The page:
Winnipeg Free Press - Section G - - OUTDOORS -

Pike at­tack If most peo­ple knew how many large pike were swim­ming around their dock, they might not go in the wa­ter. Un­for­tu­nately, few of these fish are caught or seen, which is too bad since there is noth­ing like the ex­cite­ment of fight­ing and han­dling a big, old an­gry pike. Few big pike are typ­i­cally caught be­cause pike tend not to chase or bite on small jigs and lures in­tended for wall­eye. For kids of all ages, it’s an awe­some ex­pe­ri­ence to see one up close. For some great fun, try hang­ing a whole her­ring un­der a big bob­ber. Spring is the best time be­cause the big pike are shal­low when the wa­ter is cold, but this pat­tern will work through June and be­yond. While the kids are cast­ing for bass, try fir­ing out a frozen her­ring, or even toss this rig out off your dock. May long weekend of­ten finds our fam­ily fish­ing in On­tario. My son and neph­ews love shore cast­ing for small­mouth bass so we do a lot that. I of­ten rig up my rod with a her­ring un­der a bob­ber for a pike and then let the kids pull them in. This past May long, I was run­ning the boat so the boys could cast for bass when my nephew saw that the big bob­ber was down. He was first to the rod and the fight was on. It was a big fish and fought like a de­mon. Pan­de­mo­nium en­sued as kids scram­bled for our big net with rods and lines tan­gling. It was a beau­ti­ful mess that ended in the land­ing of a huge, gor­geous pike. That fish made our day and wouldn’t have hap­pened if we hadn’t put a her­ring and bob­ber in the wa­ter. For this setup, you will want to sus­pend the her­ring on a two-tre­ble-hook, quick-strike rig which you can pick up at any good tackle store. The her­ring can be found in the frozen seafood sec­tion at most gro­cery stores (they are super cheap). This works so well, you need to be pre­pared to land a big pike with a large net and pli­ers to re­move the hooks. Han­dle these big pow­er­ful fish with care — you don’t want them to hurt you and we don’t want to harm these big, re­pro­duc­tive fe­males. Small­mouth mad­ness Pound for pound, the small­mouth bass has got to be the tough­est fight­ing fish that swims. They pull so hard and jump so much they have be­come a favourite for any­one who has caught them in places such as the Winnipeg River sys­tem and Lake of the Woods. The clas­sic tech­niques, such as cast­ing tube jigs or crankbaits, work wonders on small­ies. But hang a live leech on a small hook, weighted with a bit of split­shot, two feet un­der a small clip-on bob­ber, and get ready to catch more bass than you thought lived in your lake. This pat­tern shines in June when the bass are on their spawn­ing beds. Mo­tor down the shore­line, cast the bob­ber out in likely spots and let it sit. A fish should be on it al­most im­me­di­ately, so if there’s no bite, mo­tor along a bit and try again. The best shore­lines are those with stones and boul­ders near deeper wa­ter. Mix in some dead trees and look out. This is a key pat­tern when you have a bunch of young­sters or new­bies strug­gling to pre­cisely cast lures or work fi­nesse baits such as tube jigs. When the bob­ber goes down, there is no doubt they have one. It makes catch­ing fish easy and hooks new­bies on fish­ing im­me­di­ately. Gold­eyes (not the base­ball team) Half a nightcrawler 18 inches un­der a small bob­ber with some split­shot is the time­less way thou­sands of Man­i­to­bans use to catch our minifresh­wa­ter tar­pon, the gold­eye (and it’s cousin, the moon­eye). Gold­eye and moon­eye are com­mon in the Red, Assini­boine and Winnipeg rivers. Back ed­dies in these rivers, and down­stream from ob­struc­tions such as dams are good places to fish. Evenings are nor­mally best in the sum­mer, es­pe­cially when there is a bug hatch go­ing on. You will some­times see fish ris­ing and splash­ing in these rivers in the sum­mer and that is your clue to get your bob­bers go­ing. I doubt you could have more fun fish­ing than get­ting on an evening gold­eye feed­ing frenzy with a bob­ber. These sil­ver rock­ets jump and pull very hard. Smoked gold­eye is my fam­ily’s fa­vorite fish treat, but the catch­ing is the best part. Rough­ing it The ba­sic worm-bob­ber rig you’d use for gold­eyes will catch rough fish such as carp and suck­ers in most shal­low parts of lakes or creeks in and around Winnipeg. Most fish love worms and will eat them when noth­ing else is work­ing. Drop a big, fat worm un­der a bob­ber in some shal­low wa­ter and it’s like ring­ing a din­ner bell. My son and I use this method in Stur­geon Creek all the time and catch lots of fun fish on any sum­mer evening. If you fish down­stream from the bridge in Wood­haven Park with a bob­ber and worm, you will wear out your arms pulling in hard fight­ing suck­ers and carp. These aren’t great ta­ble fare, but are a great way to get kids hooked on fish­ing. You will also catch pike, saugers and some huge rock bass in the creek on bob­bers and worms, too. Rob Ol­son is the man­ag­ing di­rec­tor of the Man­i­toba Wildlife Fed­er­a­tion.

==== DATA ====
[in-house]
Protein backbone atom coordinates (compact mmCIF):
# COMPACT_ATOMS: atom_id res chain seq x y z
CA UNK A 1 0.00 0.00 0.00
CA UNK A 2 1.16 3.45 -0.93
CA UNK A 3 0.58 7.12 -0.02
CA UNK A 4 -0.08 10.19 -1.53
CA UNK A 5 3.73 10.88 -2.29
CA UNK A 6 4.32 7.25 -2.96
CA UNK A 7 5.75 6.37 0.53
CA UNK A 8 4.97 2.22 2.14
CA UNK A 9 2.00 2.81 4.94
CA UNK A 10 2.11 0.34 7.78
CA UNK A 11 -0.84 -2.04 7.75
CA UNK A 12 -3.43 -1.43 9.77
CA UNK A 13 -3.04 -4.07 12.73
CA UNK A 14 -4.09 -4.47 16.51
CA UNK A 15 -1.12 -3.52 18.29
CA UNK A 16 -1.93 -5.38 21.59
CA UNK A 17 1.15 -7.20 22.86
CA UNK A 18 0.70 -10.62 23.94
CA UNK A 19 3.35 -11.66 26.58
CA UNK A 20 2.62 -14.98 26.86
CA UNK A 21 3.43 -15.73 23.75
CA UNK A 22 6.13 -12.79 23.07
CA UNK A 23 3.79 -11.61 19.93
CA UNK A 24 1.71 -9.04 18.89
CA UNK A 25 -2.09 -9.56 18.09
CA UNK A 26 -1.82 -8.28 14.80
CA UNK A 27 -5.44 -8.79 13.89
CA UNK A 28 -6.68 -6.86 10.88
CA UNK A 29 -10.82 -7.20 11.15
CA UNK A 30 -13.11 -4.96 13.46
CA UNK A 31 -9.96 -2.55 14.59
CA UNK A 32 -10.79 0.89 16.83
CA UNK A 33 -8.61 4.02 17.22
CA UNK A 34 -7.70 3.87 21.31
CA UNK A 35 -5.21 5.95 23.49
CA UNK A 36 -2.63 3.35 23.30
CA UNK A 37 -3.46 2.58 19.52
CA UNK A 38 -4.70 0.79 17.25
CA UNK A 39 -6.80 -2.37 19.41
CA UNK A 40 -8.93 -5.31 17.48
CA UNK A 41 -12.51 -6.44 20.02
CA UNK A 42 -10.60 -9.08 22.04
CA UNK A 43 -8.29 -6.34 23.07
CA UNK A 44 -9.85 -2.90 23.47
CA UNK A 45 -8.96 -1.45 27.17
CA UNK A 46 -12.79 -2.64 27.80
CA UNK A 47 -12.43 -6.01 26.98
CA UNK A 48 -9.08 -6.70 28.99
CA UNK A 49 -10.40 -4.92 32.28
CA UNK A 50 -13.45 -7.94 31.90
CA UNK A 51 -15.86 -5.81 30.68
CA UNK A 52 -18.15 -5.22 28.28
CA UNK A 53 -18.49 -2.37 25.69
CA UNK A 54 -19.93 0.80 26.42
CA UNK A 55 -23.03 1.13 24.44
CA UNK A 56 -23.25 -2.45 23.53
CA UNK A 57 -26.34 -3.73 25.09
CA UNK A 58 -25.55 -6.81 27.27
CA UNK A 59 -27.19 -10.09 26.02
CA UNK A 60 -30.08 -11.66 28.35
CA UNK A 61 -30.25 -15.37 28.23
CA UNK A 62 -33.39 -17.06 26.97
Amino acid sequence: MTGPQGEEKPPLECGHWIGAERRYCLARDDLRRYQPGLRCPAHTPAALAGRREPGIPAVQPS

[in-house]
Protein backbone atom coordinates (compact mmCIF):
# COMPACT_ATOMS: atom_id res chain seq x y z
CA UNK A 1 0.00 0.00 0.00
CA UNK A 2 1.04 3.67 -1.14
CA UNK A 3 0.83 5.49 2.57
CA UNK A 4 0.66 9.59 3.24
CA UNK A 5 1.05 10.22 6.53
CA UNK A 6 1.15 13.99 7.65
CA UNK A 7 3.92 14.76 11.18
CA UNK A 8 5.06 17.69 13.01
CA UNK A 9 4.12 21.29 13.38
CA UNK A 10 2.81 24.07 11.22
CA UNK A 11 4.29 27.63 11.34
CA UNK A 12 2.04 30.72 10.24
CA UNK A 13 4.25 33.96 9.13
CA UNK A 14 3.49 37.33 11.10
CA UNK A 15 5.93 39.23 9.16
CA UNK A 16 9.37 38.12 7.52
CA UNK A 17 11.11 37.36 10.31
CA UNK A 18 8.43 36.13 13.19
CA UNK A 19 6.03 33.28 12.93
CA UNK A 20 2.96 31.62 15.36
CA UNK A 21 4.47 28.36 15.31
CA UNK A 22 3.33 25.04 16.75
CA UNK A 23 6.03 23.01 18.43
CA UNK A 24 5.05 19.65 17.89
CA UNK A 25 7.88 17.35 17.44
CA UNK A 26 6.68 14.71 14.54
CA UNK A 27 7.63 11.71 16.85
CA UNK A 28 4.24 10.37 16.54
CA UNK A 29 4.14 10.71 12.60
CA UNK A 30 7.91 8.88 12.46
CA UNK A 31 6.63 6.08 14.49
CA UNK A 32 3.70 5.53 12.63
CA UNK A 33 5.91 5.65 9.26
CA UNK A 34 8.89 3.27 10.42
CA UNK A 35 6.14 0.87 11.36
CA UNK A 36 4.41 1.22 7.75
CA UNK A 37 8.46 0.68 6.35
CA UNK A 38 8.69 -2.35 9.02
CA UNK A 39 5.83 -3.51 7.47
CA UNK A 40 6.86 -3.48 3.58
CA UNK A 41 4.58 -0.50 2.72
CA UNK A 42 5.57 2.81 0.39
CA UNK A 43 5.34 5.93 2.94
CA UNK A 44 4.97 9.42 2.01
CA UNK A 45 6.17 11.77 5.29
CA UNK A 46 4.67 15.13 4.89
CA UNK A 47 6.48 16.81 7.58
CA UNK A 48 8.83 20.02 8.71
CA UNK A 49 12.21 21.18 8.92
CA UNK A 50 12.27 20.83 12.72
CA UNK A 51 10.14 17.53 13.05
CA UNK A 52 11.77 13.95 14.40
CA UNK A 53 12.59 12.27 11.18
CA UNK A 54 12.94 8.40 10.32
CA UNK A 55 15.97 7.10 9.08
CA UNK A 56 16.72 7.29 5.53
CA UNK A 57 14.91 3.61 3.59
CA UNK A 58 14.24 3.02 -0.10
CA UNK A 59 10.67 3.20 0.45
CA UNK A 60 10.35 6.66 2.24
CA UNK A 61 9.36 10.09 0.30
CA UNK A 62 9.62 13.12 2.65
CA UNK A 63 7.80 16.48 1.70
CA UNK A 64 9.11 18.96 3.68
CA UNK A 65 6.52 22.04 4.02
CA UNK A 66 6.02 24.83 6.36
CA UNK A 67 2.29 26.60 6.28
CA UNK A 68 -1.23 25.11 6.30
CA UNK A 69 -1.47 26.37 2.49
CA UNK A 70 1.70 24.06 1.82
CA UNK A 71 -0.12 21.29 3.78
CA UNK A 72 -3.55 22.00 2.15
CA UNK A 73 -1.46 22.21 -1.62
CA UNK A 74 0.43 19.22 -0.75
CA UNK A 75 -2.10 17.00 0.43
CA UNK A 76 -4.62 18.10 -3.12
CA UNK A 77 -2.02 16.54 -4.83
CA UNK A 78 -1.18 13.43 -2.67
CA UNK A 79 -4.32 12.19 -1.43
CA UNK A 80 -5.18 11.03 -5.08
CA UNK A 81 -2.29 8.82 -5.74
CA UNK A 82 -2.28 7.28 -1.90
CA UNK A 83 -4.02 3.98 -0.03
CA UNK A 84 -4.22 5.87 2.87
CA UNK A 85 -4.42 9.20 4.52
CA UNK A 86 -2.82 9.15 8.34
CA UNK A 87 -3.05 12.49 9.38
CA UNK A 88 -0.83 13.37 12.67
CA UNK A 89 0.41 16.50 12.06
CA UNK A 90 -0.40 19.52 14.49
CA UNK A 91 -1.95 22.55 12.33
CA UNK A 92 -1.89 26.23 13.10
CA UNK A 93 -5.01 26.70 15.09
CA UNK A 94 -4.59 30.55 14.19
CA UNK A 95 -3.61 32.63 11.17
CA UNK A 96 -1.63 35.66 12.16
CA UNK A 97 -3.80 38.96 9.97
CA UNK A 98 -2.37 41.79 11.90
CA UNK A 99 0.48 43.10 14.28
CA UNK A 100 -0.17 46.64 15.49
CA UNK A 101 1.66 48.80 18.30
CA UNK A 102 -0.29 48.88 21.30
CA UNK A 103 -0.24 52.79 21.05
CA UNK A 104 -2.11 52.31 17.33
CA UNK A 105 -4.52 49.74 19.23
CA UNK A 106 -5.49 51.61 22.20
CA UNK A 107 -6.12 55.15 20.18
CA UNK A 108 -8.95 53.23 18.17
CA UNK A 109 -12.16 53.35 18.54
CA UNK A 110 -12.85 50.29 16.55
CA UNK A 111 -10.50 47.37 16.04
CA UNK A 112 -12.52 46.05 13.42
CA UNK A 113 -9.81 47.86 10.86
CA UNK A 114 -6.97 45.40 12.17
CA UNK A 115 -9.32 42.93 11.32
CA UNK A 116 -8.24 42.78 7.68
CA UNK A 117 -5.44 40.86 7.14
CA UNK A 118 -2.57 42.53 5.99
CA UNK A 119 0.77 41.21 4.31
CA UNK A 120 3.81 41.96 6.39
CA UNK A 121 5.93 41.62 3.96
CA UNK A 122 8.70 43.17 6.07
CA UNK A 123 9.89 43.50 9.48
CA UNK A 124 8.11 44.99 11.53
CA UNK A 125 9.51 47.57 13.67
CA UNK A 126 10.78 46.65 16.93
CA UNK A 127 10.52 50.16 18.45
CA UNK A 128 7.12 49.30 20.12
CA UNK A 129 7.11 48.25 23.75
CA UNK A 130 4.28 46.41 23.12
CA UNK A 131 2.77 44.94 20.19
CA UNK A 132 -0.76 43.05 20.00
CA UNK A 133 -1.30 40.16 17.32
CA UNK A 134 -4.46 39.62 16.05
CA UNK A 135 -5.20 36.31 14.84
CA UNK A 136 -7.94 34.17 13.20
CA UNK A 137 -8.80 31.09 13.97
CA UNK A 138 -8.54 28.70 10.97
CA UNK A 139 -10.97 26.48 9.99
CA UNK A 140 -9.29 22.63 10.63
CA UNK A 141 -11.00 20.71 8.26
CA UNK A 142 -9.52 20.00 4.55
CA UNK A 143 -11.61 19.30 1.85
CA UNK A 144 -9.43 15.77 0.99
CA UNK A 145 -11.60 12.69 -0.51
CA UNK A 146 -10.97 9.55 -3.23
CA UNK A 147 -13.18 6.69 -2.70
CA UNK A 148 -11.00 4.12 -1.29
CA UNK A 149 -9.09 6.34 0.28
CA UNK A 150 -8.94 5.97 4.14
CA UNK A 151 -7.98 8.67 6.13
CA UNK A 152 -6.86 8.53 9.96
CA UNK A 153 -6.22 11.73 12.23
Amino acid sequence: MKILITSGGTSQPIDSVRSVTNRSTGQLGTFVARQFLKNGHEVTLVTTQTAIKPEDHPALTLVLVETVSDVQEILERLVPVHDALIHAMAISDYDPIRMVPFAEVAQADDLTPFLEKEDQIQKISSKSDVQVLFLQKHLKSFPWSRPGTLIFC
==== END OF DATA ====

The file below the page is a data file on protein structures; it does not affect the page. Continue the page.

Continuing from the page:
Ben Ol­son with a sucker caught on a bob­ber in Stur­geon Creek.

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